Monthly Archives: January 2015

I Am Not Charlie

Like modern art, sarcasm and the opposition party, satire has its place in our society. All these have a role in questioning established ideas, in challenging the status quo.

Satire demands that we consider a different perspective. That we think for ourselves rather than succumb to didactic propaganda or quasi-dictatorial spin. At its best, it may promote independent thinking, even inquisitiveness. For that reason I like satire.

But I’m not a huge fan. I enjoy Have I Got News For You, but I’m more entertained by Paul Merton’s random humour than the acerbic political wit of Hislop and others.

Satire is useful in exposing the Government’s injustices and betrayals, but I’m offended when satire extends to downright mocking or insulting political or other leaders, or people of other faiths, or….anyone.

I believe in showing respect to all people – yes, even MPs and Prime Ministers! They’re people too. Really.

After starting to write this blog post, I came across John Bird’s piece in The Big Issue, titled “Satire should reform and inform… not rile”. Trust good old Mr Bird to beat me to it (to the same point I’m making), and of course to write an article 10 times better than I ever could. But still, my viewpoint veers off in a slightly different direction, writing as I do as a Christian, so here goes….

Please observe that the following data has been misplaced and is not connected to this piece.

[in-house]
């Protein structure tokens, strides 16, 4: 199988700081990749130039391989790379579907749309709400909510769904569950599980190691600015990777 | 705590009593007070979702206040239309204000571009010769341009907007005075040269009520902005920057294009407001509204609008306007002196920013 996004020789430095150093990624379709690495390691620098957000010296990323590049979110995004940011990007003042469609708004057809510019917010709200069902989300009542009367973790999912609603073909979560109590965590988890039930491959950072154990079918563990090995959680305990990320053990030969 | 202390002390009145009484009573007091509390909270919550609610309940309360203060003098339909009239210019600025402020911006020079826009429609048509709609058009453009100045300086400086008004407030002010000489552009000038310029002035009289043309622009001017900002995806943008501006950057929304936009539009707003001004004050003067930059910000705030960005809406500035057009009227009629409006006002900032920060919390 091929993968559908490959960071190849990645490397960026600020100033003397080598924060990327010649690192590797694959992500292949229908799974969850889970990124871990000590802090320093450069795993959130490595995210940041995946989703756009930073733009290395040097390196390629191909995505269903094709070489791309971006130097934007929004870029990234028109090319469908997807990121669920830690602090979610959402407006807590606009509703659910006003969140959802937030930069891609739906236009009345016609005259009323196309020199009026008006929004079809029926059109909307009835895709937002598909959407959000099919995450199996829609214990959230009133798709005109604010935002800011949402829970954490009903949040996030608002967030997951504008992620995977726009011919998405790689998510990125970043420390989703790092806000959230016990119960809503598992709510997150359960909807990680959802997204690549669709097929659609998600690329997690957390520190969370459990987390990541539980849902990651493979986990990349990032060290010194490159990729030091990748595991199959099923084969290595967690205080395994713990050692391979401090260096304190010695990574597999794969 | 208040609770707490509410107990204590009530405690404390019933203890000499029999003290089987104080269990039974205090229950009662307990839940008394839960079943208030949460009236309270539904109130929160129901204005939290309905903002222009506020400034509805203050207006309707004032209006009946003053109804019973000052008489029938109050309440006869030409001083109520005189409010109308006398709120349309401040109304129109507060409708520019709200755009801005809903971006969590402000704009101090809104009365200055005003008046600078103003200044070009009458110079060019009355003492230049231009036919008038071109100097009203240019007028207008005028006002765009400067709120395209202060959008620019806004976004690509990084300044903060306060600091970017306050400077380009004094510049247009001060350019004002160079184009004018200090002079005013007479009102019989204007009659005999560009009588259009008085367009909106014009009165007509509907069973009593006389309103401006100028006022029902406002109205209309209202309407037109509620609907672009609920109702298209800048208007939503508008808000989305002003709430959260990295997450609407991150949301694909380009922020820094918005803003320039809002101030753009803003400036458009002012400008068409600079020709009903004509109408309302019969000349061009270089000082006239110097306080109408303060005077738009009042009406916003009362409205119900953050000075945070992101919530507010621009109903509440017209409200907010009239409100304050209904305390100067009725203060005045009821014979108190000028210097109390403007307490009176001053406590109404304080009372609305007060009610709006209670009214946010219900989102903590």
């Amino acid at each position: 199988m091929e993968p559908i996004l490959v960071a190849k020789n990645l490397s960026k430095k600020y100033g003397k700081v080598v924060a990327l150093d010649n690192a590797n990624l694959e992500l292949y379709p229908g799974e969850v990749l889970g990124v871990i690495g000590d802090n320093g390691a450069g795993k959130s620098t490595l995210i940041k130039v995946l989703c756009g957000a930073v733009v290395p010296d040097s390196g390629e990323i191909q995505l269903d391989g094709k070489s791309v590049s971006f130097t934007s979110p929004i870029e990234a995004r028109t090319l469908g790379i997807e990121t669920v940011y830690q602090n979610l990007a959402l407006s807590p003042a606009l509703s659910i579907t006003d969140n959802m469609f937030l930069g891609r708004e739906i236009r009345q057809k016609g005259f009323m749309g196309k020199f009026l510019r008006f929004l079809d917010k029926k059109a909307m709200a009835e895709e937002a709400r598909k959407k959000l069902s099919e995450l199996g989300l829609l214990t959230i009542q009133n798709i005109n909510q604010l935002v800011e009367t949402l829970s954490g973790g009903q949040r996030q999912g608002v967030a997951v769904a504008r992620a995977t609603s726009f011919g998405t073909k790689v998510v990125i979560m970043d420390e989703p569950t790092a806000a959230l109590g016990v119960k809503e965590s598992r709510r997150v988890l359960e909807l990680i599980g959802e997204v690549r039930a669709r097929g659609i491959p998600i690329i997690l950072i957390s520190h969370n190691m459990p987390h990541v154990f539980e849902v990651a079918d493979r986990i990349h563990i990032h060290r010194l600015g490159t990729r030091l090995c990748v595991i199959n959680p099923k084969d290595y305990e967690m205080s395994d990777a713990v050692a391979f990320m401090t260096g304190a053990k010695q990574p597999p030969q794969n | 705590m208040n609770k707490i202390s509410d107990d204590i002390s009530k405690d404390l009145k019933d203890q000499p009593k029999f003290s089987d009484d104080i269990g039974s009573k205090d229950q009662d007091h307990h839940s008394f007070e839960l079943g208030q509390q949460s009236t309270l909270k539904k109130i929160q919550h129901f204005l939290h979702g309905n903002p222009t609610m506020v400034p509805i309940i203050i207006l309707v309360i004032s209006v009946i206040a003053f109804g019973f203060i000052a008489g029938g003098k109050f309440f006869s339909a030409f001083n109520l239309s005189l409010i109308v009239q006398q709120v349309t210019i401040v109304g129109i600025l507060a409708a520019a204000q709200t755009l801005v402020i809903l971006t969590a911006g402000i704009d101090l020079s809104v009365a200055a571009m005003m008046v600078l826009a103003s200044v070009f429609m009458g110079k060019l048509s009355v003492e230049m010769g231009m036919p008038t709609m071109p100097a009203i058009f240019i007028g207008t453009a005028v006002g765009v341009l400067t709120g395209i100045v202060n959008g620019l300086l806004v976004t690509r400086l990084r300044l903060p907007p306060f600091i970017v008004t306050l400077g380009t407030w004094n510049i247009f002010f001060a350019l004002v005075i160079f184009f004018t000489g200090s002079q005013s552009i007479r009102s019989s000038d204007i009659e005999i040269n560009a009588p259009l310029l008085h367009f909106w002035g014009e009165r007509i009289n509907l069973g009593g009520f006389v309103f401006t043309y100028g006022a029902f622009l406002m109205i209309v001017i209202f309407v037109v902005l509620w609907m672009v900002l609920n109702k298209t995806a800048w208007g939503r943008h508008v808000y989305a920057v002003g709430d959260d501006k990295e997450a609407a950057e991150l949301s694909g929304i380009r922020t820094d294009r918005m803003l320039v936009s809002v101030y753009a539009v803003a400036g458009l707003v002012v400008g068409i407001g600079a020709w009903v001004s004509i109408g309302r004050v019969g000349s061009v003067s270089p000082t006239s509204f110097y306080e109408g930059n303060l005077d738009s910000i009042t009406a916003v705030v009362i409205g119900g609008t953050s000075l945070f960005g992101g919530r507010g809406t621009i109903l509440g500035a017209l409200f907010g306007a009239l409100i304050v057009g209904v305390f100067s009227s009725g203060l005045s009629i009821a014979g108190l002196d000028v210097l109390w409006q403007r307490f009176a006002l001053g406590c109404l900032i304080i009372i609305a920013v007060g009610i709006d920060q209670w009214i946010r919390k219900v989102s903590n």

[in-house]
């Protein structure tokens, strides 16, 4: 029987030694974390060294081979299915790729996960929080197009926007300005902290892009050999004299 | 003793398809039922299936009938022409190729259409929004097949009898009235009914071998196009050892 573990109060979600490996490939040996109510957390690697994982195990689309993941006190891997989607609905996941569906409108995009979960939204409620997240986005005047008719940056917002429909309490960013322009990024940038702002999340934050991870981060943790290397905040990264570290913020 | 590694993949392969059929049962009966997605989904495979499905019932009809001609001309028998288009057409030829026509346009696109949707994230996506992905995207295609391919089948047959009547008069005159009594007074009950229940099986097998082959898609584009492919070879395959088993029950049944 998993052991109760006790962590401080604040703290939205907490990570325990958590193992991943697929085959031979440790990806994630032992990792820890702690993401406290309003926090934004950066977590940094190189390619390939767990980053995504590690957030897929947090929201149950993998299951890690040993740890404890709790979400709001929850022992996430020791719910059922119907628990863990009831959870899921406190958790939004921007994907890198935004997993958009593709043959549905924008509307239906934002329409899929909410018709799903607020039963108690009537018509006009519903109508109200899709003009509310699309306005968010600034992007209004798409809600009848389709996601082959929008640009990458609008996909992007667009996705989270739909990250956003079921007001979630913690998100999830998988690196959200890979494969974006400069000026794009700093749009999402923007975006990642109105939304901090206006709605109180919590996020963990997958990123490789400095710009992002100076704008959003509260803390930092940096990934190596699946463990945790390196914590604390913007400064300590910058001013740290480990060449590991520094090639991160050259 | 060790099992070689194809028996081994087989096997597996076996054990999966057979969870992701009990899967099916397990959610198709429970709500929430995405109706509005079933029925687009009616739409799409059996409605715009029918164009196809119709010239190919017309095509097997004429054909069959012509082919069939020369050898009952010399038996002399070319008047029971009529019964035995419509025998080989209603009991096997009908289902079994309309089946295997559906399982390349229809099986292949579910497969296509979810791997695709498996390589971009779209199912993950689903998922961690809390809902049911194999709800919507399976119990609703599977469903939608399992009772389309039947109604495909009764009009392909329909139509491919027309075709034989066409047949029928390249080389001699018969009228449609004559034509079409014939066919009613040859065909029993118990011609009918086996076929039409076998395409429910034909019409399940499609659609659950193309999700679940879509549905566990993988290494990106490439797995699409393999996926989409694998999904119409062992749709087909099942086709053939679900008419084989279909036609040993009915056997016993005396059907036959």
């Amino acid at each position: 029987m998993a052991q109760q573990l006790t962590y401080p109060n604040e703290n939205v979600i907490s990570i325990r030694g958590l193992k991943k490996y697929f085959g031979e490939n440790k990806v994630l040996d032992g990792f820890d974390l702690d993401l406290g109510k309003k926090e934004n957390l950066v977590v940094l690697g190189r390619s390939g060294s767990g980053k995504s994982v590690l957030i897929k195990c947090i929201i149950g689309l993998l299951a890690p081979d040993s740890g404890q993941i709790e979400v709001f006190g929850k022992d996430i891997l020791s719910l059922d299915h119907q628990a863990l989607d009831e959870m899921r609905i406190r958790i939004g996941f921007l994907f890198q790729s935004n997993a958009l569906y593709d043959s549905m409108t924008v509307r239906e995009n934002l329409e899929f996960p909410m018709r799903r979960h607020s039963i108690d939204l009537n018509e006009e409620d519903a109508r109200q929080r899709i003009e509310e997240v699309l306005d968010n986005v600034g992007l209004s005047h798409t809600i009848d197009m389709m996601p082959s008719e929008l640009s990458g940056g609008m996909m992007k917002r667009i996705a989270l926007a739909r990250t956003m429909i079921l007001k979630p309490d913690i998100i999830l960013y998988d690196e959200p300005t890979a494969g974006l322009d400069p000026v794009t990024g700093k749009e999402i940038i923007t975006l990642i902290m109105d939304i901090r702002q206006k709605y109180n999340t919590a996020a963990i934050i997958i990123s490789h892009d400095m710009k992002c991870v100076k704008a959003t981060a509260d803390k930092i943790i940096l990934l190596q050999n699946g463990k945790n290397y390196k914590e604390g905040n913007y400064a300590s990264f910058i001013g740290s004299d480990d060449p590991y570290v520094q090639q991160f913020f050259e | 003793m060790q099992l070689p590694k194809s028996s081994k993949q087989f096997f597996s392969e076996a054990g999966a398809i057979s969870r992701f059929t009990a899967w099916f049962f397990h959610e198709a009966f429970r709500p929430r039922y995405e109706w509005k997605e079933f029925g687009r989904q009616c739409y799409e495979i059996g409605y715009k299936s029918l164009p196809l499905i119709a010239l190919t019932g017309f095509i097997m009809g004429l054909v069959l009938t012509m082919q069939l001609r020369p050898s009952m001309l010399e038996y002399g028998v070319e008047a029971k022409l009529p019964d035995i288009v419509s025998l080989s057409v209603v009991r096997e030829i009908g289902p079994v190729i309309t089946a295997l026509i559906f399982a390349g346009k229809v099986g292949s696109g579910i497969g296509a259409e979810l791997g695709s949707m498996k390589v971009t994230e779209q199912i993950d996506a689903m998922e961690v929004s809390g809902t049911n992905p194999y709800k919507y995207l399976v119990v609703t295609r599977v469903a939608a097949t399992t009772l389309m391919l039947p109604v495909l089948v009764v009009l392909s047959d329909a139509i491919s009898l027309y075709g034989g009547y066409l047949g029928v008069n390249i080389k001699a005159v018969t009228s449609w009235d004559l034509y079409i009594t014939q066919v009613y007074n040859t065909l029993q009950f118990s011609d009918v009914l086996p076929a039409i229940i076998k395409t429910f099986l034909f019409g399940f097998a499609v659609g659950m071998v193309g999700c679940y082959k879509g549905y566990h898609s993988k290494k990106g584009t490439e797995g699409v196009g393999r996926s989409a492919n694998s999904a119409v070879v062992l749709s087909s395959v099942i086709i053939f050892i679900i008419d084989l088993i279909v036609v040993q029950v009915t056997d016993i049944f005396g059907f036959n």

Before entering a journey of faith in Jesus, my speech was often facetious, laced with self-centred sarcasm. To be fair, some of that can be put down to youth, but a life turned around and inside-out changed my inner heart and conscience, and made me into someone who finds mockery distasteful, and who experiences a sensitivity to the feelings of those at the brunt of it.

Put more positively, it’s changed me into someone who sees every human being as a valuable entity, reflecting the divine. The book of Proverbs in the Bible says that whoever mocks the poor mocks their Maker, and you can take that further to mean mocking of anyone – it’s just that “the poor” are the ones who are most vulnerable to being mistreated.